by Norm Miller
PINEVILLE, La, (LCNEWS)--Louisiana College alumnus and pastor of Pineville’s First Baptist Church, Dr. Stewart Holloway, held a book signing at Harlow’s Bakery, Feb. 17 in Pineville.
Holloway’s book is titled: “The Privilege of Worship: Keys to Engaging Worship.”
With some free coffee and a basket of donut holes at hand, Holloway welcomed numerous people for whom he inscribed his book.
LC President Dr. Rick Brewer dropped by Harlow’s to visit with Holloway and to buy a copy of the book.
“I am looking forward to reading Dr. Holloway’s book,” Brewer told LCNews. “As a lifelong worship leader and educator, I relish the opportunity to learn more about the vital ministry of biblical worship. What’s more, I am grateful to Stewart as an LC alumnus and pastor. His book reveals a commendable commitment to educate and edify God’s people.”
Holloway told LCNews: “I have always loved worship, and I deeply enjoy helping people come to the throne of the Lord. As a pastor, this continues to be a passion.”
In writing the book, Holloway wanted to help people “get beyond the worship preferences and really get to the heart of what worship is.
No matter where we are or what we’re doing, we can still worship.”
Holloway tracks his life of worship in the book, even among differing denominations, but “having worshiped God in all those experiences,” he said.
Graduating from LC in 1998 with a BA in Religion, Holloway said, “Louisiana College played a big
part in shaping my worship because I was a member of the LC Chorale.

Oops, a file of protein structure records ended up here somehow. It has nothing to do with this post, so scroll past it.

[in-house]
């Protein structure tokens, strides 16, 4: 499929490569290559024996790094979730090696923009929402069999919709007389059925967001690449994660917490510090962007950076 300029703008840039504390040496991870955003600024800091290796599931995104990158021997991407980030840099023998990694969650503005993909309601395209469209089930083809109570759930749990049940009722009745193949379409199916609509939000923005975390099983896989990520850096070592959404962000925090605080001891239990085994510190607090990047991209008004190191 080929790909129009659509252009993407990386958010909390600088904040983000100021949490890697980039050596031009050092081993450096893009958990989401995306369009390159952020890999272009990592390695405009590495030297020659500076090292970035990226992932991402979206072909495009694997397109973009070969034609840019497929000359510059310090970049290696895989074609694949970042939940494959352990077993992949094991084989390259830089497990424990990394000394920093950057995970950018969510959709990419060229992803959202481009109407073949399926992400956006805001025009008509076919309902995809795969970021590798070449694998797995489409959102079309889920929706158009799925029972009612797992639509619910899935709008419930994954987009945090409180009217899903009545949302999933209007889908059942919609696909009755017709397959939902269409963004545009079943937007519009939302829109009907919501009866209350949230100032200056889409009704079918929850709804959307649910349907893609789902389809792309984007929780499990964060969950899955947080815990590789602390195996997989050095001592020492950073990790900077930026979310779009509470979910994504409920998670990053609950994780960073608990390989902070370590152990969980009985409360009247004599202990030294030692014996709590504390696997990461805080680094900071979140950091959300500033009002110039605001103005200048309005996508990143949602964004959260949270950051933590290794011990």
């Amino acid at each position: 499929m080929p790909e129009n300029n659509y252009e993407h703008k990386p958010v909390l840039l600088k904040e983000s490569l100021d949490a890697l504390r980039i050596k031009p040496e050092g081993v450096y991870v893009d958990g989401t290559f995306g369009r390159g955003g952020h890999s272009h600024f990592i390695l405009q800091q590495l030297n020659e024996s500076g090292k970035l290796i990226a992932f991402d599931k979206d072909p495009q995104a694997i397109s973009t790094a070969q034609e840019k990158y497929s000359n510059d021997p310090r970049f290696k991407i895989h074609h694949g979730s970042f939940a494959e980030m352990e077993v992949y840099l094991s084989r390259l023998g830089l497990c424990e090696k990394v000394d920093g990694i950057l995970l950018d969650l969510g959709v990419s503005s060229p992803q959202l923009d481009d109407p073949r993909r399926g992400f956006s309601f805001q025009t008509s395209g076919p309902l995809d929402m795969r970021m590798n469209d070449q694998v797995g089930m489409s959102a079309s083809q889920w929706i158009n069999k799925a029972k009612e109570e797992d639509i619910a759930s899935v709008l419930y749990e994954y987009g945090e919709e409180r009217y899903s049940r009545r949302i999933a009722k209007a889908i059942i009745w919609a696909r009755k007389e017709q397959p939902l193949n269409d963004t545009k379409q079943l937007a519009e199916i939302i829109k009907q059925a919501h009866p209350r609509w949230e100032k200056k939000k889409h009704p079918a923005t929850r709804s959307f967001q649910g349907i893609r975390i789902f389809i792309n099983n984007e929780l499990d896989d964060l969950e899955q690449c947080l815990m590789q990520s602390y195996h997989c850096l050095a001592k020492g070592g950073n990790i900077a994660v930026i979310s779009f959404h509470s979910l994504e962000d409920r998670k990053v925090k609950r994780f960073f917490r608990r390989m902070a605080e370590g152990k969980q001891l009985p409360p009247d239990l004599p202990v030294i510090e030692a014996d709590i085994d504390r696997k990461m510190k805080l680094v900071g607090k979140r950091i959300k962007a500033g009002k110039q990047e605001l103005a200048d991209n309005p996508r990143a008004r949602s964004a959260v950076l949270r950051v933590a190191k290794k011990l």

We sang lots of different kinds of music in many churches and other places on tour.
We got to worship God in many of different settings.”
When asked to define worship, the seminary graduate recited by rote what must have been an exam question: “Worship is communication with God in which believers, by grace, center their minds’ attention and their hearts’ affection on the Lord, humbly glorifying him in response to his greatness and his word.”
But for Holloway, worship goes much broader and deeper than rote memory.
“It’s all about God. It’s all about communication,” he said. “We bring everything that we are into that conversation ... our emotions and our volition.”
He also noted that music is not the singular definition of the worship. That’s because singing praises and playing instruments are but two of many ways to communicate with God in worship.
Holloway explained why he sees worship as a privilege, and he likened it to the “Holy of Holies” being accessible to every believer because of the death, burial and resurrection of Jesus Christ.
In the Old Testament era, only the priests were allowed into the “Holy of Holies” area of the tabernacle and later, the temple, where they offered sacrifices for the sins of the people.
“On this side of the Cross, we are welcomed in there as the children of God, and that is a unique privilege. I think we need to enjoy and exercise that privilege as much as possible, and meet with the Lord,” he said.
“If you had the opportunity to meet with a head of state on a daily basis, why would you not want to do that?” Holloway asked. “There are some very important people in this world that you can never get to, but God is the most important. He’s the best.”